The 2010 celebration called Make Agent Orange History is a two-part program including a keynote address with Charles Bailey, film screening, and a special educational session presented by the University of Hawaii at Manoa Matsunaga Institute for Peace and Conflict Resolution, William S. Richardson School of Law (Environmental Law and Health Policy Center) and San Francisco-based strategic communications non-profit Active Voice.
Charles Bailey, Director, Ford Foundation Special Initiative on Agent Orange/Dioxin, will pay a special visit to the UH Manoa campus on October 21 and 22 as part of the international celebration of Conflict Resolution Day 2010. Conflict Resolution Day is celebrated annually on the third Thursday of October to promote the use of conflict resolution in schools, families, businesses, communities, governments and the legal system.
Keynote address and film: Thursday, October 21 from 5‐7 p.m. (reception 5-5:30 p.m.)
Charles Bailey will give a keynote talk that will be followed by the showing of the film “Vietnam’s Lingering Ghost: Facing the Legacy of Agent Orange” as part of the Make Agent Orange History program. Charles Bailey is the key architect of the U.S.-Vietnam Dialogue Group, a diverse group of private citizens, scientists, and policy makers from the U.S. and Vietnam who, through the effort of the Ford Foundation, were brought together to work on critical issues related to the legacy of Agent Orange that the two countries’ governments, for decades, were unable to resolve. Bailey will recreate his experience forming the U.S.-Vietnamese Dialogue Group on Agent Orange/Dioxin and address the strategic selection of participants and the vital role neutrality played in its success.
The talk and film are free to the public and will be held in Classroom 2 at the UH Manoa William S. Richardson School of Law, located at 2515 Dole Street. Parking is available in the Dole Street lot directly adjacent to Law School building.
Dialogue Group Simulation Educational Session: Friday, October 22 from 10 a.m. – noon
On Friday, Bailey, along with faculty and staff of the Matsunaga Institute for Peace and Conflict Resolution, is leading a special educational session in the form of a simulated dialogue group designed to engage students in discussion about track II diplomacy. For this unique learning experience Bailey will convene the students in a mock U.S.-Vietnam Dialogue Group meeting to experience citizen-to-citizen engagement on a global level and prompt discussion on critical elements of neutrality, trust-building, framing issues, and developing convening procedures or “group conditions” necessary to begin to address issues related to Agent Orange. He will share his real-life experience designing and convening the first meeting of the U.S. Vietnam Dialogue Group. Session will be held in Saunders Hall, SSRI Conference Room 704. Seating is limited.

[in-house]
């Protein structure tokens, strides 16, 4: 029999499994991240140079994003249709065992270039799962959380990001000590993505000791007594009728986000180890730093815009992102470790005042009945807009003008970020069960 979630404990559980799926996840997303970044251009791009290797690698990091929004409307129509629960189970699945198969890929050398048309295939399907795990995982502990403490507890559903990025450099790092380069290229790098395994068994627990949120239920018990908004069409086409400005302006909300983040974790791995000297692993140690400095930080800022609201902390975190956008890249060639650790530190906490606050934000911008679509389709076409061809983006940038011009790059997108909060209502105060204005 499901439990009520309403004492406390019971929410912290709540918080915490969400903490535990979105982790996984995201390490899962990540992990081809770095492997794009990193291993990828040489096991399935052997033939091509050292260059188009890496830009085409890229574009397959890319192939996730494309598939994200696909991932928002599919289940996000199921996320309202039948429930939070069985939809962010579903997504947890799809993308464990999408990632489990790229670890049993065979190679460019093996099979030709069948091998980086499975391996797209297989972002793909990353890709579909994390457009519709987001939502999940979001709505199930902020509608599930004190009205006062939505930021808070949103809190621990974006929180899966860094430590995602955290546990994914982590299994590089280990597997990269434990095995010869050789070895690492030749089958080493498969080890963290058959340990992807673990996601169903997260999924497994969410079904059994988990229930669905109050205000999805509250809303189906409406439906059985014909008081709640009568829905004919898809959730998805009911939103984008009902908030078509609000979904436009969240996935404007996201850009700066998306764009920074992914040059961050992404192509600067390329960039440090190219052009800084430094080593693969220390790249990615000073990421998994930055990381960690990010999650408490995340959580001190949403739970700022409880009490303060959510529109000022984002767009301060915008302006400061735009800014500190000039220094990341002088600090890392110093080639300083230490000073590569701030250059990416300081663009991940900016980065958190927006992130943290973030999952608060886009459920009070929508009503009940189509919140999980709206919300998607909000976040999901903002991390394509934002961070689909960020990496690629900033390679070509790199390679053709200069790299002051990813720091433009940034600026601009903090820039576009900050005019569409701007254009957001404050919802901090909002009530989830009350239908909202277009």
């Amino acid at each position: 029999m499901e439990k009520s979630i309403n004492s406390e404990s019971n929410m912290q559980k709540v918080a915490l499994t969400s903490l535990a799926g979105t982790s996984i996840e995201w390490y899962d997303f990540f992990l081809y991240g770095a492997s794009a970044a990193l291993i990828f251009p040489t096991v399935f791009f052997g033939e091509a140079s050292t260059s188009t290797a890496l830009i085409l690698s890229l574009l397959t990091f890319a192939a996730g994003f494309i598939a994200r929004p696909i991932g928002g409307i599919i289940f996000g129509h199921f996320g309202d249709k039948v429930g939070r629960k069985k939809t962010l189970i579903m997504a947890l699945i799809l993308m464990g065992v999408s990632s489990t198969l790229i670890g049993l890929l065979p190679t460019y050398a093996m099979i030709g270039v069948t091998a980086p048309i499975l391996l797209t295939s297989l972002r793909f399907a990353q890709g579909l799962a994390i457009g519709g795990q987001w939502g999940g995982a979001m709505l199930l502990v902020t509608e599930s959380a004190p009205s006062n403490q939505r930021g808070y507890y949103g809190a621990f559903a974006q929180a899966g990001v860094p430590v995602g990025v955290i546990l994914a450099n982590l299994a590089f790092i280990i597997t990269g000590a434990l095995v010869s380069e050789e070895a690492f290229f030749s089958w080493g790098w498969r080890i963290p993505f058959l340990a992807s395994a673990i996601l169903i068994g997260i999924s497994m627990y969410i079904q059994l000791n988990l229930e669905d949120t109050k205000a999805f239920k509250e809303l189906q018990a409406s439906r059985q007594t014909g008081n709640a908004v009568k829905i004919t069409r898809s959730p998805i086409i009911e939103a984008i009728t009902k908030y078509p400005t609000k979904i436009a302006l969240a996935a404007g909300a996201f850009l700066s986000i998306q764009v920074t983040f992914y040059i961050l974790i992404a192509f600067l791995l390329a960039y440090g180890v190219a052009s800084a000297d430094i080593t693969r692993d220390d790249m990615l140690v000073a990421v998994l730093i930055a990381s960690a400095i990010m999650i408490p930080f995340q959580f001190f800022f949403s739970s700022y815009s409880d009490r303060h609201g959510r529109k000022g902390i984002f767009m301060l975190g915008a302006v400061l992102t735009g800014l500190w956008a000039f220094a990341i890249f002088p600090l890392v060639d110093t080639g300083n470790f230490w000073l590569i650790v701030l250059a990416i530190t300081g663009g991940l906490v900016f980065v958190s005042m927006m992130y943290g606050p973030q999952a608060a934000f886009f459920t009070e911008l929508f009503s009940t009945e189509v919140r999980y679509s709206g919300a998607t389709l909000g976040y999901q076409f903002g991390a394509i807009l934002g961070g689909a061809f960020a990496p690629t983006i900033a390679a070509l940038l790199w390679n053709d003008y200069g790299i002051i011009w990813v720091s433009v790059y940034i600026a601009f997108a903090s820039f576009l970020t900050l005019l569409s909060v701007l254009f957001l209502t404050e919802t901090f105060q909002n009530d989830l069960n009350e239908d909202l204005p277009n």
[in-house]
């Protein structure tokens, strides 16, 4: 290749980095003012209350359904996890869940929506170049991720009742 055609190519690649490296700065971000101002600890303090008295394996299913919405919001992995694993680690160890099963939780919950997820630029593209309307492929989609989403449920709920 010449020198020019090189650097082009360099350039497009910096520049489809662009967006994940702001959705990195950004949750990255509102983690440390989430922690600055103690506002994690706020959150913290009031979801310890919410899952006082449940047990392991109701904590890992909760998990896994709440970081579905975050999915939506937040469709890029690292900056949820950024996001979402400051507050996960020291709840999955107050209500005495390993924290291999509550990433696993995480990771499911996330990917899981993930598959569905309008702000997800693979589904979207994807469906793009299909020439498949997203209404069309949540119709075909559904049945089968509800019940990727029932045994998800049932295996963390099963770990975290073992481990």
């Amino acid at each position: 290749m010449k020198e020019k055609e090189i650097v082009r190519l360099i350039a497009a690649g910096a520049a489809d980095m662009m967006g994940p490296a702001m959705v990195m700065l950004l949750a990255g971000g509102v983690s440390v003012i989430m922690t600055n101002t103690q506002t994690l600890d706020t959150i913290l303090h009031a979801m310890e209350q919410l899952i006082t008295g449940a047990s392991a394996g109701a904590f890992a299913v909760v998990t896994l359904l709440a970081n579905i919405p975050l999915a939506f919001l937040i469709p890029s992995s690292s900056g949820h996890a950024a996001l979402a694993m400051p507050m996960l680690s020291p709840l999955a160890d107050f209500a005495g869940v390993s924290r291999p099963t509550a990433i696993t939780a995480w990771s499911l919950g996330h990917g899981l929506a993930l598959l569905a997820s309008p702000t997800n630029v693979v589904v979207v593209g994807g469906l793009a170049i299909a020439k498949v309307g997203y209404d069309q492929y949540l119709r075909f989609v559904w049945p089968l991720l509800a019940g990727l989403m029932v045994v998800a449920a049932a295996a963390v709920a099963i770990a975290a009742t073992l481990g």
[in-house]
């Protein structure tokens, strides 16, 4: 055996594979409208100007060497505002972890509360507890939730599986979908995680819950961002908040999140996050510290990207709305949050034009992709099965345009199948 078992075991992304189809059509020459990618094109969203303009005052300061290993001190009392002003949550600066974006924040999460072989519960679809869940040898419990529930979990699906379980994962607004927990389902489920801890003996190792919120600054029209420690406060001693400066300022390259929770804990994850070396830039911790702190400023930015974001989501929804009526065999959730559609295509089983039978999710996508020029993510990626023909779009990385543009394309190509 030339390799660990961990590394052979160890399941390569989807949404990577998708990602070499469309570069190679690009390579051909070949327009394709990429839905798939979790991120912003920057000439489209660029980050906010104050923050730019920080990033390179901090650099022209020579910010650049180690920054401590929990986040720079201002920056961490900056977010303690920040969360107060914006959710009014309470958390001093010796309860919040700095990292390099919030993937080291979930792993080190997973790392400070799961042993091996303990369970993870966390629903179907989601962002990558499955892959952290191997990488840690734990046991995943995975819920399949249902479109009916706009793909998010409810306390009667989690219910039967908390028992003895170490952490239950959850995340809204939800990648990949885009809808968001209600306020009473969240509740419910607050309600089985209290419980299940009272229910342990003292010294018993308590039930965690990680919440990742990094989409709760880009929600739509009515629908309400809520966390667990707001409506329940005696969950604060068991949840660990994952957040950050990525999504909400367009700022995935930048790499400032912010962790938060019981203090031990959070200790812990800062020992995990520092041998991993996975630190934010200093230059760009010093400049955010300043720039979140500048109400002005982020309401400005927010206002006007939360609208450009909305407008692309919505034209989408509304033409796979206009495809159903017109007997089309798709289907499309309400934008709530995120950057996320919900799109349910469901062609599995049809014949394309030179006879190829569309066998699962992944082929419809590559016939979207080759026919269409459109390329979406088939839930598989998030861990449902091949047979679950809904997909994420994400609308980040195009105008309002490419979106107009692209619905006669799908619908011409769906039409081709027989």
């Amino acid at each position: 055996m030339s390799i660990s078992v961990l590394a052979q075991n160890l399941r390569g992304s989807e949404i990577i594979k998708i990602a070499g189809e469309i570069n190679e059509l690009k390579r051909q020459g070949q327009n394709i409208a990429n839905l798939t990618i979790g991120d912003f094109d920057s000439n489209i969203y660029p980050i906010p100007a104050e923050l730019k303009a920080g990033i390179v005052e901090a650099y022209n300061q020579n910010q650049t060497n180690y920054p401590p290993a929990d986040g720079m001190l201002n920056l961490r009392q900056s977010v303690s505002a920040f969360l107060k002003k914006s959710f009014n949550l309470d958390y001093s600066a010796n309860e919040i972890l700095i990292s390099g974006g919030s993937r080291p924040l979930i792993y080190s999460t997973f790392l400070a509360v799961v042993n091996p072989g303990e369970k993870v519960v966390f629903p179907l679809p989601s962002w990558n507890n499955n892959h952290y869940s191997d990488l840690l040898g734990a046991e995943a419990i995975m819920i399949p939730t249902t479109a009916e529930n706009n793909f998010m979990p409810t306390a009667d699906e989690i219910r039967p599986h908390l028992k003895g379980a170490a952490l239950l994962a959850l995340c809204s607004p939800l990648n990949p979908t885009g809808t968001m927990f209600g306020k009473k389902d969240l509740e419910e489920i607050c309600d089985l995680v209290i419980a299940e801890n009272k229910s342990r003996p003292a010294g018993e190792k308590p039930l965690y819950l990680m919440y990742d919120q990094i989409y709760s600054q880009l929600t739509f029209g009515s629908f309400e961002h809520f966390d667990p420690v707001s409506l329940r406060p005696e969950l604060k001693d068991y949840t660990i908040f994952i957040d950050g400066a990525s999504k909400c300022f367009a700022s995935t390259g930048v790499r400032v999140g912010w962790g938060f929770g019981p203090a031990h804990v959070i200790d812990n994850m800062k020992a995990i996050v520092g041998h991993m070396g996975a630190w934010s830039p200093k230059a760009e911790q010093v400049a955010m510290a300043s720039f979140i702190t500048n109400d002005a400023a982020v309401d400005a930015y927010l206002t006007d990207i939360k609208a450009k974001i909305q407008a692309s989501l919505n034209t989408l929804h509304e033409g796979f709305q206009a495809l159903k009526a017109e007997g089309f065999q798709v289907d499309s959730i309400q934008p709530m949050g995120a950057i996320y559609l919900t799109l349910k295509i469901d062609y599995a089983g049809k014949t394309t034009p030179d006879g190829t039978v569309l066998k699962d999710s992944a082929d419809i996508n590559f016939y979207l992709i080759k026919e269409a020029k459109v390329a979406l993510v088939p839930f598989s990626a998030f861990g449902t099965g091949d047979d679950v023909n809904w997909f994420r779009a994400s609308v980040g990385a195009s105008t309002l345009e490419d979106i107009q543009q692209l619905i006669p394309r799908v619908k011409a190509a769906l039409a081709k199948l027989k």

Contact Anne Smoke (808) 956‐6459 for reservations.
History of the U.S. Vietnam Dialogue Group
The war in Vietnam left scars on both Vietnam and the United States that were only deepened by the aftermath of the spraying of Agent Orange over millions of acres of forests and farmland in Vietnam. For decades the detrimental health and environmental impacts of the dioxincontaminated herbicide has been a controversial subject, hindering bi-lateral relations between the U.S. and Vietnam. To help break through this impasse, the Ford Foundation in 2006 initiated a citizen-to-citizen dialogue group to raise awareness about this troubling legacy of the war in Vietnam. After months of negotiation and preparation, the first meeting was convened in 2007. In just three years since the first meeting, The U.S. Vietnam Dialogue Group has made remarkable progress affecting the well-being of Vietnam’s residents and thousands of war veterans. Progress and action steps to further improvements are detailed in the “Declaration and Plan of Action: U.S. – Vietnam Dialogue Group on Agent Orange/Dioxin 2010 – 2019” recently released by the Aspen Institute, a partner in the Make Agent Orange history initiative. One of the action steps is to raise awareness of the tragic impact Agent Orange is having on the health of Vietnam residents and the environment. Bailey and several others are engaging in various activities on campuses and in community venues throughout the United States.
The Dialogue Group’s biggest successes comes in the form of commitment by the U.S. Government to spend $15 million this fiscal year on clean-up and humanitarian assistance in Vietnam. Agent Orange in Vietnam is a humanitarian concern that we can do something about. The Dialog Group report is a plan of action for addressing this legacy. The report notes that America is at its best when it responds to humanitarian concerns, restores hope and dignity to a devastated people and closes the wounds of the past.
Submitted by Cynthia D Quinn, who is the director of communications and external relations at the University of Hawaii William S Richardson School of Law.